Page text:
Textron’s Results Likely To See Continued Secular Decline In Q2

by Trefis Team
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Textron (NYSE:TXT) produces aviation, industrial, finance and software products for both commercial and government clientele. Textron’s results for Q2 are slated for release on Wednesday, 17th of July. We expect earnings to come in relatively muted, with only the commercial Aviation division performing well. Per Trefis, Textron’s shares have a fair value of $65 – a figure that is 20% higher than the current market price. We capture trends in Textron’s Earnings over recent quarters in an interactive dashboard, along with our forecast for full-year 2019.

Business Overview:

Aviation: Aviation is the main source of revenue for the company. Textron Aviation produces a range of small-bodied aircraft under the Cessna and Beechcraft brands.

Bell: The Bell division provides a range of commercial and military helicopters.

Industrial: The industrial segment primarily deals in a range of automobile, and automobile part solutions. This mainly includes golf carts, ATVs, etc.

Systems: The systems segment provides a range of military solutions, providing key services for unmanned drones, electronic systems, and advanced information systems.

Finance:  The finance division provides a range of financing solutions, that mainly center around providing credit to customers.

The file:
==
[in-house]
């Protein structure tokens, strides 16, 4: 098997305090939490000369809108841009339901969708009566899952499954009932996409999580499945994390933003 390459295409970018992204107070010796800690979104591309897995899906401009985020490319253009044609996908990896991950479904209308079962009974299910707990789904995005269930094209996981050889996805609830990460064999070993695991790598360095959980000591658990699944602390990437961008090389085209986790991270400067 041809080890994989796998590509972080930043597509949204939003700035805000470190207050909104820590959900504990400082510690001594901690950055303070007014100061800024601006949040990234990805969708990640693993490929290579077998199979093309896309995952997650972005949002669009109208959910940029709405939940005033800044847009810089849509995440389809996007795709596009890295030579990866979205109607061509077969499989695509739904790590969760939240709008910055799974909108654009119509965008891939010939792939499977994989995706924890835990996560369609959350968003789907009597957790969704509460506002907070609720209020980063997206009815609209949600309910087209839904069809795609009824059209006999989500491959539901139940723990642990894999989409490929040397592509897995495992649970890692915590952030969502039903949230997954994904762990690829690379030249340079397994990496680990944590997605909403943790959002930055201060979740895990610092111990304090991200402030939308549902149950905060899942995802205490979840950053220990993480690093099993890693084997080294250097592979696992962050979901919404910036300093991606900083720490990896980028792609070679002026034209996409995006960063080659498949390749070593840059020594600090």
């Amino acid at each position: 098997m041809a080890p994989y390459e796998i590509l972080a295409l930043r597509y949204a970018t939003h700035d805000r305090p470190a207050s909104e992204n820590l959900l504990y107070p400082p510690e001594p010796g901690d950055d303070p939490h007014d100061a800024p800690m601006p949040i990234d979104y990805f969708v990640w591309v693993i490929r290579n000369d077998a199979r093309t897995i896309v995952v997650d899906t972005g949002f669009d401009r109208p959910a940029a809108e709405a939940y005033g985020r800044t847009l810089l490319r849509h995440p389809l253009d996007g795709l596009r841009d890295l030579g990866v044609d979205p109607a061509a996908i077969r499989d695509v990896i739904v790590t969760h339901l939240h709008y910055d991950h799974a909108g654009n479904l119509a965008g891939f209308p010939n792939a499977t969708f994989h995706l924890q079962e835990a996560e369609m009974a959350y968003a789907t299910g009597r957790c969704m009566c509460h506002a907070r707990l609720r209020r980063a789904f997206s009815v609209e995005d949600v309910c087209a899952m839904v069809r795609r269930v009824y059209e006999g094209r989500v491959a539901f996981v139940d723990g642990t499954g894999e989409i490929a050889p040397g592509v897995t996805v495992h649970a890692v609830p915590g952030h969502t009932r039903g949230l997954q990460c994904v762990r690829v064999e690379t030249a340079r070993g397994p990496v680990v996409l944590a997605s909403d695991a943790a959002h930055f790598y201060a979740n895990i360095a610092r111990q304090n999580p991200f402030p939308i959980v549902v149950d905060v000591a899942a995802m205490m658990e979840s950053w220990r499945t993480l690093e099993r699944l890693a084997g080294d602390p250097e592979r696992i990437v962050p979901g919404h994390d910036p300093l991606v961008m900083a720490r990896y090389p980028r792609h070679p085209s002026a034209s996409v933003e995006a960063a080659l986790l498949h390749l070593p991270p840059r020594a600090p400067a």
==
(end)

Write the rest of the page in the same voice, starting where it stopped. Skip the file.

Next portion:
Our expectations from the second quarter

  • Textron is expected to post revenues of $3.2 billion for the quarter, which represents a decrease of 15% Y-o-Y.
  • The decrease can be attributed to lower revenue from the Bell and Industrial segments.
  • The Aviation segment is expected to show an increase in revenue, in the high single digits.
  • Earnings per share are expected to come in at $0.85 for the quarter, which would be 3% lower than figure for Q2 2018.

Our takeaway for the quarter:

Overall, Textron continues to struggle with demand and competitive issues. The Bell segment is largely dependent on legacy contracts that have a limited future due to Textron’s technology being from the 3rd and 4th generation. The increasing capital needs for 5th and 6th generation military technology has forced the hand of many defense companies to merge in order to survive. And this has resulted in new contracts reducing considerably for Textron. In fact, we believe Textron may be forced to merge its Bell segment with another large player in the future to be able to compete effectively.

The Industrial’s division is expected to show little traction for the quarter, with the division facing demand issues for its products. As a result we expect little-to-no-growth from this segment. Textron’s key industrial products, golf-carts and ATVs, continue to face issues of both broader market demand and the fact that their technology is older than that of their competitors.

Textron’s Systems division has seen nearly no contract flow over recent quarters, and the trend is expected to continue this quarter. Revenue is expected to come in flat, as Textron struggles to win new government bids. Competitors like Raytheon (who have far more competitive products) have won key software and security bids.

Textron is currently facing adverse conditions. The product line that it carries is facing issues of both lack of demand, and an uncompetitive future. Unless the management takes the necessary steps to improve its competitiveness, the company faces continued secular decline. The only division that remains competitive is the Aviation division – on the back of the Cessna aircraft models that have seen strong demand in the small-bodied aircraft segment.

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